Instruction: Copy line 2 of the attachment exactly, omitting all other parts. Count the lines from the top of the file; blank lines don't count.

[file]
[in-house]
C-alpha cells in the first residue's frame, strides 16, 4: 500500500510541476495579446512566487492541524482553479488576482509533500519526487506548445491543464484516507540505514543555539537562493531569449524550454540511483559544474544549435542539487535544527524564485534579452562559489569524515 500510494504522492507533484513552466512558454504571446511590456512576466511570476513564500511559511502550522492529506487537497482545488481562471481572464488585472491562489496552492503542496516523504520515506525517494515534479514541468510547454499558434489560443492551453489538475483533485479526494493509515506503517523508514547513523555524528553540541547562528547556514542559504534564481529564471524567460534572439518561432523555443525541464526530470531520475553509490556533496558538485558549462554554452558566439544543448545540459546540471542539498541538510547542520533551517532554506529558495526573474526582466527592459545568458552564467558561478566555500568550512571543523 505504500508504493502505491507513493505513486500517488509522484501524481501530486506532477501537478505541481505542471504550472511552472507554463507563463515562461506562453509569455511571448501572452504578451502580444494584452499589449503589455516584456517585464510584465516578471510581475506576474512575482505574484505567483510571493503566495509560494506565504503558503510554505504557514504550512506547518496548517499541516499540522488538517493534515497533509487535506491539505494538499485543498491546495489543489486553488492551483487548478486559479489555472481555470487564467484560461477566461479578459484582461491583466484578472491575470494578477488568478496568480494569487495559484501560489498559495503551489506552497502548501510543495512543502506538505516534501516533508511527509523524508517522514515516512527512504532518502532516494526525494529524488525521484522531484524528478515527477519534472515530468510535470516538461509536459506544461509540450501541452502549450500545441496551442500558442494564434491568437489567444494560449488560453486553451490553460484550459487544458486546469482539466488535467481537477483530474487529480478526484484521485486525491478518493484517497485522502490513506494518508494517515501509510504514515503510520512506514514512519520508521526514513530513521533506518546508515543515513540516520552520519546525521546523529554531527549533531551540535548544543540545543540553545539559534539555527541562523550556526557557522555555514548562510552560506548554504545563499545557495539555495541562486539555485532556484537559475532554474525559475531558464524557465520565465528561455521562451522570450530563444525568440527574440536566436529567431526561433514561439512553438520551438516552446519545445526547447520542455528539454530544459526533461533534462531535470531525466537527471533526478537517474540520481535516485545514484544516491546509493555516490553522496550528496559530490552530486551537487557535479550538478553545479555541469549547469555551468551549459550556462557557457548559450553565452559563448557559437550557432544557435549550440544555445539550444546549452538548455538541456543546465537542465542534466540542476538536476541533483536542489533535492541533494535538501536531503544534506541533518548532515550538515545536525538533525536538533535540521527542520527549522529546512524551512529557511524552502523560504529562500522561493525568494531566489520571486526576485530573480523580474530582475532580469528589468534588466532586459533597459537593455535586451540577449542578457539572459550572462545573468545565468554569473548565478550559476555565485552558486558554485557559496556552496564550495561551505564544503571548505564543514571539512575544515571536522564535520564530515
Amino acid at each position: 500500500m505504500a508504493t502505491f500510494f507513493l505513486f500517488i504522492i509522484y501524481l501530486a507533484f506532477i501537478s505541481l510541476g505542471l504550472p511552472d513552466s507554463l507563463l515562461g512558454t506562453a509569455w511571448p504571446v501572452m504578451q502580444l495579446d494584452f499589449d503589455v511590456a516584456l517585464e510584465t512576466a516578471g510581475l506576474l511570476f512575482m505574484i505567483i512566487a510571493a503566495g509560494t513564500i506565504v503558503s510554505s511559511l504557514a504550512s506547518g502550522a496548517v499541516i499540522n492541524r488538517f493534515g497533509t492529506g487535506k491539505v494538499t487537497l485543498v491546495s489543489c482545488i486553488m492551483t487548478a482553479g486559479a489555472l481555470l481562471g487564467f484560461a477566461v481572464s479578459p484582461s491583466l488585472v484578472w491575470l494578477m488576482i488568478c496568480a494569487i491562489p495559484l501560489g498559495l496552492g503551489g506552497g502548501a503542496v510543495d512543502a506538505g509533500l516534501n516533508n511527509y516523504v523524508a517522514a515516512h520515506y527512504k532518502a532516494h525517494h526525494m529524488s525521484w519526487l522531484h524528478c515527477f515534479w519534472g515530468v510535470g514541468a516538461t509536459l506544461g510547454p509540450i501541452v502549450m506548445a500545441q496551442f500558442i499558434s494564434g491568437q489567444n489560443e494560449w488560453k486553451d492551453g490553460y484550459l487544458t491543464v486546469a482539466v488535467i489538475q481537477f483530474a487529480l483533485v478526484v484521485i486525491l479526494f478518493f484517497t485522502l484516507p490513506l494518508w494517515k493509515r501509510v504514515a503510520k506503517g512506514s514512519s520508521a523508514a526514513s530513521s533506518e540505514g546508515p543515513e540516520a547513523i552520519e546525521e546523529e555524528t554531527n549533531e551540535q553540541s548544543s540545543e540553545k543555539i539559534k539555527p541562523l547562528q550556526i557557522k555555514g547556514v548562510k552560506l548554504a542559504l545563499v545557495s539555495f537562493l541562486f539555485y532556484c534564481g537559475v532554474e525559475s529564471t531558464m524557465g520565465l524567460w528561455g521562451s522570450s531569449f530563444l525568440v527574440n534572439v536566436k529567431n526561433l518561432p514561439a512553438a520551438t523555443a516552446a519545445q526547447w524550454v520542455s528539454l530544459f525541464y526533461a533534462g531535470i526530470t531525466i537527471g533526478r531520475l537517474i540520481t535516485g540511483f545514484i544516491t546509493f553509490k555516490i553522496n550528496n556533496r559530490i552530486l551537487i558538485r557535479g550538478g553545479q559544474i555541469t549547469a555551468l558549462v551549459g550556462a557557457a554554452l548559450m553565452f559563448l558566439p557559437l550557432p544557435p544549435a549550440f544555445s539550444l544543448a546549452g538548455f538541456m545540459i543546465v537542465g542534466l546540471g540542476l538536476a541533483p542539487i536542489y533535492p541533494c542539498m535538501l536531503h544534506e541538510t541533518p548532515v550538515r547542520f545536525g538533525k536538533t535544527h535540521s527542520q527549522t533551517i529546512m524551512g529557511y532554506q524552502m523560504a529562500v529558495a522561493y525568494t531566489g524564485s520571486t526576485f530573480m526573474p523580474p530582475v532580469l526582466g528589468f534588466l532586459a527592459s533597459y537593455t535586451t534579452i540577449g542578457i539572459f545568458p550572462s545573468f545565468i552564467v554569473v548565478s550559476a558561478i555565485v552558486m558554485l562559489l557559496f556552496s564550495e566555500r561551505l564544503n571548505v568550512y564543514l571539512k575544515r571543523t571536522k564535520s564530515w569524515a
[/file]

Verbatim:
C-alpha cells in the first residue's frame, strides 16, 4: 500500500510541476495579446512566487492541524482553479488576482509533500519526487506548445491543464484516507540505514543555539537562493531569449524550454540511483559544474544549435542539487535544527524564485534579452562559489569524515 500510494504522492507533484513552466512558454504571446511590456512576466511570476513564500511559511502550522492529506487537497482545488481562471481572464488585472491562489496552492503542496516523504520515506525517494515534479514541468510547454499558434489560443492551453489538475483533485479526494493509515506503517523508514547513523555524528553540541547562528547556514542559504534564481529564471524567460534572439518561432523555443525541464526530470531520475553509490556533496558538485558549462554554452558566439544543448545540459546540471542539498541538510547542520533551517532554506529558495526573474526582466527592459545568458552564467558561478566555500568550512571543523 505504500508504493502505491507513493505513486500517488509522484501524481501530486506532477501537478505541481505542471504550472511552472507554463507563463515562461506562453509569455511571448501572452504578451502580444494584452499589449503589455516584456517585464510584465516578471510581475506576474512575482505574484505567483510571493503566495509560494506565504503558503510554505504557514504550512506547518496548517499541516499540522488538517493534515497533509487535506491539505494538499485543498491546495489543489486553488492551483487548478486559479489555472481555470487564467484560461477566461479578459484582461491583466484578472491575470494578477488568478496568480494569487495559484501560489498559495503551489506552497502548501510543495512543502506538505516534501516533508511527509523524508517522514515516512527512504532518502532516494526525494529524488525521484522531484524528478515527477519534472515530468510535470516538461509536459506544461509540450501541452502549450500545441496551442500558442494564434491568437489567444494560449488560453486553451490553460484550459487544458486546469482539466488535467481537477483530474487529480478526484484521485486525491478518493484517497485522502490513506494518508494517515501509510504514515503510520512506514514512519520508521526514513530513521533506518546508515543515513540516520552520519546525521546523529554531527549533531551540535548544543540545543540553545539559534539555527541562523550556526557557522555555514548562510552560506548554504545563499545557495539555495541562486539555485532556484537559475532554474525559475531558464524557465520565465528561455521562451522570450530563444525568440527574440536566436529567431526561433514561439512553438520551438516552446519545445526547447520542455528539454530544459526533461533534462531535470531525466537527471533526478537517474540520481535516485545514484544516491546509493555516490553522496550528496559530490552530486551537487557535479550538478553545479555541469549547469555551468551549459550556462557557457548559450553565452559563448557559437550557432544557435549550440544555445539550444546549452538548455538541456543546465537542465542534466540542476538536476541533483536542489533535492541533494535538501536531503544534506541533518548532515550538515545536525538533525536538533535540521527542520527549522529546512524551512529557511524552502523560504529562500522561493525568494531566489520571486526576485530573480523580474530582475532580469528589468534588466532586459533597459537593455535586451540577449542578457539572459550572462545573468545565468554569473548565478550559476555565485552558486558554485557559496556552496564550495561551505564544503571548505564543514571539512575544515571536522564535520564530515